UK & World News
Obama: Islamist Arms And Equipment Destroyed
US warplanes have succeeded in destroying arms and equipment that could have been used to attack the Kurdish capital Irbil, President Barack Obama has revealed.
The American commander-in-chief said the US is stepping up assistance to Kurdish forces in Iraq to counter the advance of Islamic State (IS) forces in Iraq, during a special address on the lawn of the White House.
Earlier the Pentagon said that two F/A-18 aircraft from a carrier in the Gulf had dropped laser-guided 500-pound bombs on the fighters' artillery.
The advance of IS, previously known as ISIS or ISIL, has forced up to 50,000 people from Iraq's Yazidi community from their homes in the north east into the Sinjar mountains.
Several witnesses said on Saturday that IS have threatened to kill more than 300 Yazidi families unless they convert to Islam and have advanced to within a half an hour of Irbil.
Three US cargo planes escorted by the F/A-18 combat jets dropped 28,224 individually packaged meals and 1,522 gallons of fresh drinking water.
He said the US was now working out, together with its allies, how to create a "safe corridor" that would allow Yazidi people trapped in the mountains to be moved to safety.
The US president, who was about to head to Martha's Vineyard on holiday, said that the IS advance had been faster than expected and that it would take "some time" to solve Iraq's problems.
Among the most urgent needs, he said, was for Iraq to form a stable government that could work out how to tackle the problem of IS for itself.
"I'm not going to give a particular timetable, because as I've said from the start, wherever and whenever US personnel and facilities are threatened, it's my obligation, my responsibility as commander-in-chief, to make sure they are protected," he said.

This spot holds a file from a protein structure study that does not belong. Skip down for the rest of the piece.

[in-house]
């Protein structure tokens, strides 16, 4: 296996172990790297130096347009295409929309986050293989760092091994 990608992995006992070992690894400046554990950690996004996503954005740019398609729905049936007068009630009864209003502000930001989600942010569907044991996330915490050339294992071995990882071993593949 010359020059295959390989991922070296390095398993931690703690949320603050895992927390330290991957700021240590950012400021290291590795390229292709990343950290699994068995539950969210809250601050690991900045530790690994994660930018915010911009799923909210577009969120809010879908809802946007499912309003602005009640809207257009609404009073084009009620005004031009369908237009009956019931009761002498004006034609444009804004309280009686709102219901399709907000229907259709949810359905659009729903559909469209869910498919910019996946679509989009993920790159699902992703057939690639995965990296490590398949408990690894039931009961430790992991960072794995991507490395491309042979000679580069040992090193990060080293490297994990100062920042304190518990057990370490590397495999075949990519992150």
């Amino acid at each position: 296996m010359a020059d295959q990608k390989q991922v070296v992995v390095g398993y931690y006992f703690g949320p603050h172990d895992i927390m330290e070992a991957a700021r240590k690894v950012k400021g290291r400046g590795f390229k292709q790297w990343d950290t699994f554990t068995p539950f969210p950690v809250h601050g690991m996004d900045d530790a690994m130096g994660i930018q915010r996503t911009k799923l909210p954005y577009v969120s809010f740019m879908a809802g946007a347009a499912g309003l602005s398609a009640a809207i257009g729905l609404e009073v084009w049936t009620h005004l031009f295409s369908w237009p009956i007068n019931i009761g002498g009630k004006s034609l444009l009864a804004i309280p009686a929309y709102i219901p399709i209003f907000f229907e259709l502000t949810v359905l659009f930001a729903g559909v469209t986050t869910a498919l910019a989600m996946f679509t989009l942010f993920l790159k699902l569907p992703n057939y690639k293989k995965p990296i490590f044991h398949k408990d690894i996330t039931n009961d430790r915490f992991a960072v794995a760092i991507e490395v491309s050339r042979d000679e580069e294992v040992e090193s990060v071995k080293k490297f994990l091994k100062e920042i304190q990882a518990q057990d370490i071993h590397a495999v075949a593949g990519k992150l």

He repeated comments he made earlier on Saturday, during his weekly address to the nations, that US combat troops were not going to be dragged into fighting another war on the ground.
Two British cargo planes are due to drop supplies including tents, blankets, food, water and solar lanterns "imminently", UK Foreign Secretary Philip Hammond said.
The British minister said that the UK was fully supportive of the US operation.
Mr Hammond said: "We can expect a continuing drumbeat of airdrop operations working in co-ordination with the US and potentially with others as well.
"But more widely we are looking at how to support this group of people and get them off that mountain, how we are going to facilitate their exit from what is a completely unacceptable situation."
The UK's Department for International Development has pledged £8m worth of aid.
As Mr Obama was speaking, it emerged that Islamist militants had clashed with villagers in Lebanon, engaging in a firefight before withdrawing into Syria.
Because of the crisis, all US civilian aircraft and British Airways planes are no longer flying over Iraq. Turkish Airlines, Lufthansa and Austrian Airlines have also halted their flights to Irbil until Monday.